Canada’s prime minister, Justin Trudeau, is basically the leader many Americans wish we had. And on November 28th, Trudeau continued his tradition of socially progressive policies when he offered a “long overdue apology” to Canada’s LGBTQ+ community.
Trudeau spoke in the House of Commons, wiping away tears as he apologized for “state-sponsored, systemic oppression” of the LGBTQ+ community.
Trudeau’s apology specifically pointed to the mistreatment of indigenous two-spirit people, who identify as both male and female and are represented by a “2” in the acronym LGBTQ2.
From the 1950s to the 1990s, thousands of Canadians were fired or forced to resign from their jobs under suspicion that they were gay or transgender — all due to widespread government monitoring and interrogation of public servants. Some of the targeted people ultimately committed suicide, and Trudeau’s apology specifically referred to this tragedy:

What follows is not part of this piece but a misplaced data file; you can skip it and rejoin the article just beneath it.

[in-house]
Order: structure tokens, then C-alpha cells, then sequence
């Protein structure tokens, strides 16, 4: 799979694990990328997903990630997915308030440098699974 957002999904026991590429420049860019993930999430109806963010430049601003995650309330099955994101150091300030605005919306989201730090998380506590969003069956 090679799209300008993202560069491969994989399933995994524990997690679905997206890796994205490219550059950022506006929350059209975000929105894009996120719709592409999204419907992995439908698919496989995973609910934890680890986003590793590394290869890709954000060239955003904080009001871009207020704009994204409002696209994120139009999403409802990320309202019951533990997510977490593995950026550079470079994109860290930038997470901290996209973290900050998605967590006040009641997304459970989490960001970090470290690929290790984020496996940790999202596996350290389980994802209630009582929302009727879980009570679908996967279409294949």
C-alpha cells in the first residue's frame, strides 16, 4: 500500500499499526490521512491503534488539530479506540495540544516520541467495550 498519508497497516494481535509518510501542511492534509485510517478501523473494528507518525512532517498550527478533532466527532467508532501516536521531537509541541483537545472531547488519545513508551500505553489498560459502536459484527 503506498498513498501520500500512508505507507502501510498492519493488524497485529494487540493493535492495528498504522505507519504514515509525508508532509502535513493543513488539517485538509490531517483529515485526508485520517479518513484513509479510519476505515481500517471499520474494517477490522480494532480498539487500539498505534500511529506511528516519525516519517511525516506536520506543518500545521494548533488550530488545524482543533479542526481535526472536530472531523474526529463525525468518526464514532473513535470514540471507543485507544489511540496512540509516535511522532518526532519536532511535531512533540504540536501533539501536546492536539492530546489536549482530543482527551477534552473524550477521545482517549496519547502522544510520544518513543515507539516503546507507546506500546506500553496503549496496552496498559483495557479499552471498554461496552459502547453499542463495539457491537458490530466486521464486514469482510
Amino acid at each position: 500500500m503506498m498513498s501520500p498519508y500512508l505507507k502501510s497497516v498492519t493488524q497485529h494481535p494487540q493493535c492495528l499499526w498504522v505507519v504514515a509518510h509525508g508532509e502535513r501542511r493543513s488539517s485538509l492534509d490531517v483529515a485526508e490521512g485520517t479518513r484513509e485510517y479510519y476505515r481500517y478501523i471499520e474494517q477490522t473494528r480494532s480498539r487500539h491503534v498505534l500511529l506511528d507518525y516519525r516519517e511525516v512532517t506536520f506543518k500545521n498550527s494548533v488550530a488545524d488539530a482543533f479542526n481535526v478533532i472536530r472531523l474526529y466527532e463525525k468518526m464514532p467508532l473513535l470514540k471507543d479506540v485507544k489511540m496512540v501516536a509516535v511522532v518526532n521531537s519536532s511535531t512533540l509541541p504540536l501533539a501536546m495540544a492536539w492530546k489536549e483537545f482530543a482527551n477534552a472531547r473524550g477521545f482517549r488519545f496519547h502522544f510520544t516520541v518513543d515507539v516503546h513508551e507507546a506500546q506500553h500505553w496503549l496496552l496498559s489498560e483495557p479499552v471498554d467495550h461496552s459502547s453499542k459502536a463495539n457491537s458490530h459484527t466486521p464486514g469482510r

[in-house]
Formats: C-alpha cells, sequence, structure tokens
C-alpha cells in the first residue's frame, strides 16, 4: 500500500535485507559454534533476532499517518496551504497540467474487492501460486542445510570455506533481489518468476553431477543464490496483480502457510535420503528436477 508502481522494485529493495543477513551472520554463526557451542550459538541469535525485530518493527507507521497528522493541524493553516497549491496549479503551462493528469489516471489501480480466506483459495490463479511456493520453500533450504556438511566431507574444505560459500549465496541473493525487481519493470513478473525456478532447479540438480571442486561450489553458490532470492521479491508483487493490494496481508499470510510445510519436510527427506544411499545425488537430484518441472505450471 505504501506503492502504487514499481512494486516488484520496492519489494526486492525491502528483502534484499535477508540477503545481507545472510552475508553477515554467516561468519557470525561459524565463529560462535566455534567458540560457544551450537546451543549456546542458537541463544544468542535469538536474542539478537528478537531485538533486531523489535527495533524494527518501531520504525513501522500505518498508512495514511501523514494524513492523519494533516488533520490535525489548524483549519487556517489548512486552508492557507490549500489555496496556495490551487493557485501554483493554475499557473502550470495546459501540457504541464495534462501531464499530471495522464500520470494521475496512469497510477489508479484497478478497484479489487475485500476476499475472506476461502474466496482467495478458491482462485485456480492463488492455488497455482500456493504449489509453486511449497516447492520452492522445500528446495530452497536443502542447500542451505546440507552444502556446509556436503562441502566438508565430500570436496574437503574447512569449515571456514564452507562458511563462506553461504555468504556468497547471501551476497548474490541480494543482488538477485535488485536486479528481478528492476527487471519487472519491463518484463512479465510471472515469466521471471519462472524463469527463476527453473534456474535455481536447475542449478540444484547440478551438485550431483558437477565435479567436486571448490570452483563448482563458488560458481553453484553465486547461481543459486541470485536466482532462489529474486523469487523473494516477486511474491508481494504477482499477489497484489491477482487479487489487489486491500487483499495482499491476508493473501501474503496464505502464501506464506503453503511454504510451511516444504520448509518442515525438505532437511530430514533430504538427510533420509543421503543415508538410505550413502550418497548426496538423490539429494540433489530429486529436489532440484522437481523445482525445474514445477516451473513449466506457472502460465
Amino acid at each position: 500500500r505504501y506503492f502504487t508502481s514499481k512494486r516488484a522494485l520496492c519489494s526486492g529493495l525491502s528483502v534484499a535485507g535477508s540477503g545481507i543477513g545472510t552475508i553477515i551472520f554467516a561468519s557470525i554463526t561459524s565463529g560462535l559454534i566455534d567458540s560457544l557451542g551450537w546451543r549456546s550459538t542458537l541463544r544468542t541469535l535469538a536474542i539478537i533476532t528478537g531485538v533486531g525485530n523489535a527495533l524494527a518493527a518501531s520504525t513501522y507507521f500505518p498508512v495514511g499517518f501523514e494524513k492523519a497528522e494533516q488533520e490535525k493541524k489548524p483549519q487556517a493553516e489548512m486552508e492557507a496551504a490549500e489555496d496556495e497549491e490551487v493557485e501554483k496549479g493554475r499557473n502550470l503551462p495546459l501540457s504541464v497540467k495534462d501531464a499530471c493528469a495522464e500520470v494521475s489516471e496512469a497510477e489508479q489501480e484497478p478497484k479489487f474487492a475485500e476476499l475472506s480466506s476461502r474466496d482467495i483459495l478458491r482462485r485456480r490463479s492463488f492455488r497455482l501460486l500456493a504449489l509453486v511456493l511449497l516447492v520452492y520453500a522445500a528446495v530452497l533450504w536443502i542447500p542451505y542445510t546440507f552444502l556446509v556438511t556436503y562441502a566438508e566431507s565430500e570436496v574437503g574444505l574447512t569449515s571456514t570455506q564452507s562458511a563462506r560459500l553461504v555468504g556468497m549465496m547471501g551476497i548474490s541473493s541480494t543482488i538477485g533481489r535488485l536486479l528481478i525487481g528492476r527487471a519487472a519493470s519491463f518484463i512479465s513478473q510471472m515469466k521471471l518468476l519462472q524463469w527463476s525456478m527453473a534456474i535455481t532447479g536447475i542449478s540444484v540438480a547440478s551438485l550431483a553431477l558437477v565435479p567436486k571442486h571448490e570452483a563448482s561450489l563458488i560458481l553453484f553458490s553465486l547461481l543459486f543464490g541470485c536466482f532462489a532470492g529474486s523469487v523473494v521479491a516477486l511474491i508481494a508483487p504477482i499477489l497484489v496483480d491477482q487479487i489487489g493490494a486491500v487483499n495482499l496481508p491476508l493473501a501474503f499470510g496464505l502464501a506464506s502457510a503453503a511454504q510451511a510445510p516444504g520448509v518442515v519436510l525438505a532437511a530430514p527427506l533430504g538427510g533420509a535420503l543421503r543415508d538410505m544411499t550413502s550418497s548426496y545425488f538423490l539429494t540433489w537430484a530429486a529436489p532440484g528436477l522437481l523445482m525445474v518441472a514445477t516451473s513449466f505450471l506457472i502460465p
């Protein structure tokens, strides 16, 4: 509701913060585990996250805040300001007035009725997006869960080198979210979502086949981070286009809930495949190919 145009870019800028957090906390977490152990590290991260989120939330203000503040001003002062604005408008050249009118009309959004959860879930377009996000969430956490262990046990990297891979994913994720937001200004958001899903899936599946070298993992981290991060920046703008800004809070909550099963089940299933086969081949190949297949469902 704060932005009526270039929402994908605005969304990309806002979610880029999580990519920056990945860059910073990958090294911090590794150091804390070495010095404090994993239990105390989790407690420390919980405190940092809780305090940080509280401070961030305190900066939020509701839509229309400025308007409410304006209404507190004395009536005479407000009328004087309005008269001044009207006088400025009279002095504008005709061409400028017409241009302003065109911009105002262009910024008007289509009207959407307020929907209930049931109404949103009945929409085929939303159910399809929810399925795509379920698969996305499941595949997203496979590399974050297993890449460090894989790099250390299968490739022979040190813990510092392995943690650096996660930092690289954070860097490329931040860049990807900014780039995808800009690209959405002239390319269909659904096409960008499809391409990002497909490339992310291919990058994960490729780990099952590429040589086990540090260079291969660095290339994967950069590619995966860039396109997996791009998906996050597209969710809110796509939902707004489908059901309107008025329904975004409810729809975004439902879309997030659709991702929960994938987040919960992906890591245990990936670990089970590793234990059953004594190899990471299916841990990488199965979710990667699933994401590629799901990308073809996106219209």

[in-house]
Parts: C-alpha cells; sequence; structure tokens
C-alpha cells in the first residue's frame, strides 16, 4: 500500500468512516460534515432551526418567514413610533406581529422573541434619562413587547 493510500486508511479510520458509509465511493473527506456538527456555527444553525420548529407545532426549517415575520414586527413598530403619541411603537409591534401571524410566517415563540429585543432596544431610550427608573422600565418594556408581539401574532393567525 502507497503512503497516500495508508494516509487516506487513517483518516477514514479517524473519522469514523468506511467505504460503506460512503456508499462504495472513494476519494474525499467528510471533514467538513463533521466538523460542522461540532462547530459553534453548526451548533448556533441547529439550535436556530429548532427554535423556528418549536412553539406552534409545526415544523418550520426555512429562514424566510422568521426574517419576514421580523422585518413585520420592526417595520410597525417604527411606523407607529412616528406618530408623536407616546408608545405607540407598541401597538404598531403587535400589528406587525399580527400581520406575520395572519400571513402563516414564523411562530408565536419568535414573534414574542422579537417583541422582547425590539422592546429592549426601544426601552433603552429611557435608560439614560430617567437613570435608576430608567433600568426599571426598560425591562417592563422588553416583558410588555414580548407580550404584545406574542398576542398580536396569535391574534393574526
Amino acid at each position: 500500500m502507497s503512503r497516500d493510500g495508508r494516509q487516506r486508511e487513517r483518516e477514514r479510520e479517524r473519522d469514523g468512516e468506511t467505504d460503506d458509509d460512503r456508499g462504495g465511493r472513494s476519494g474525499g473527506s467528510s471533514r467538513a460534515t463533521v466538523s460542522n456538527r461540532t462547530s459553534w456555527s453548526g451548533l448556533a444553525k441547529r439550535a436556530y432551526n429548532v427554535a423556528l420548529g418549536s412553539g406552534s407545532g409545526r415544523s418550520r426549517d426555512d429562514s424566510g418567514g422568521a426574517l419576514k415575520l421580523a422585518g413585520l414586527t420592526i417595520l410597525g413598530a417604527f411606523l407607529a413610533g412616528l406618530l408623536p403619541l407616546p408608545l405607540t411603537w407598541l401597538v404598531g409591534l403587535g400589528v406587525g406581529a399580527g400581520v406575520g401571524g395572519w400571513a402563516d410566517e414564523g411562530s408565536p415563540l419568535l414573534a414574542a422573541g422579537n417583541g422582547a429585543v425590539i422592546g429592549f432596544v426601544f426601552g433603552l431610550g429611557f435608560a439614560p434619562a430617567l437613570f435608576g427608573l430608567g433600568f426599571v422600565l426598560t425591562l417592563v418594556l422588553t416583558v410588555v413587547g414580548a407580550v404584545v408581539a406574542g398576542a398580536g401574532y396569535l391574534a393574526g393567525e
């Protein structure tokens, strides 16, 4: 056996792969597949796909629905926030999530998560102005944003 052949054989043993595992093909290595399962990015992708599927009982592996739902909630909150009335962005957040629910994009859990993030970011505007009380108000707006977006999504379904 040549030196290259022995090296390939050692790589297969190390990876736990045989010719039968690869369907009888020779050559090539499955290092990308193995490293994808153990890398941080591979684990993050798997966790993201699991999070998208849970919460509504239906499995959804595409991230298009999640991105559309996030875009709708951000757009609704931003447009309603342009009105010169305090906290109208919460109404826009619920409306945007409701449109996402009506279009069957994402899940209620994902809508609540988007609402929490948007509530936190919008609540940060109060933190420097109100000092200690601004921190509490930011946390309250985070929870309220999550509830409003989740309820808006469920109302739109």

Trudeau also apologized for the government’s criminalization of same-sex sexual activity, which ended in 1969. Earlier that day, the government introduced legislation that would eliminate the criminal records of those convicted under this law.
The government also said it would pay victims of the “gay purge” a collective 110 million Canadian dollars, which is about $85 million in U.S. money.
Trudeau’s administration has been praised for its social progressivism over the past two years. Trudeau kicked off his term as prime minister of Canada by appointing a diverse, feminist cabinet. And in September of this year, Trudeau publicly apologized to Canada’s indigenous peoples for the oppression they have faced.
Trudeau’s apology won’t undo the many injustices endured by LGBTQ+ people in Canada, but it’s a step in the right direction. Trudeau’s willingness to acknowledge his government’s past wrongs and apologize gives us so much hope for change within our own nation.